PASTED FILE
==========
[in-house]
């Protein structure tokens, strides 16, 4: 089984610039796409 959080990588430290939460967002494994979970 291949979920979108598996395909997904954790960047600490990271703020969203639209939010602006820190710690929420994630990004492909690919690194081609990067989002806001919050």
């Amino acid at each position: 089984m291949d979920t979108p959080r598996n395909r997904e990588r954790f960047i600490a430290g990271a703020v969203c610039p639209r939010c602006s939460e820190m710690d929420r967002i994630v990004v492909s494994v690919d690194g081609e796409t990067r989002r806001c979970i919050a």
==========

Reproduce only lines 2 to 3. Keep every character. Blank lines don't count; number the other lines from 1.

């Protein structure tokens, strides 16, 4: 089984610039796409 959080990588430290939460967002494994979970 291949979920979108598996395909997904954790960047600490990271703020969203639209939010602006820190710690929420994630990004492909690919690194081609990067989002806001919050």
């Amino acid at each position: 089984m291949d979920t979108p959080r598996n395909r997904e990588r954790f960047i600490a430290g990271a703020v969203c610039p639209r939010c602006s939460e820190m710690d929420r967002i994630v990004v492909s494994v690919d690194g081609e796409t990067r989002r806001c979970i919050a």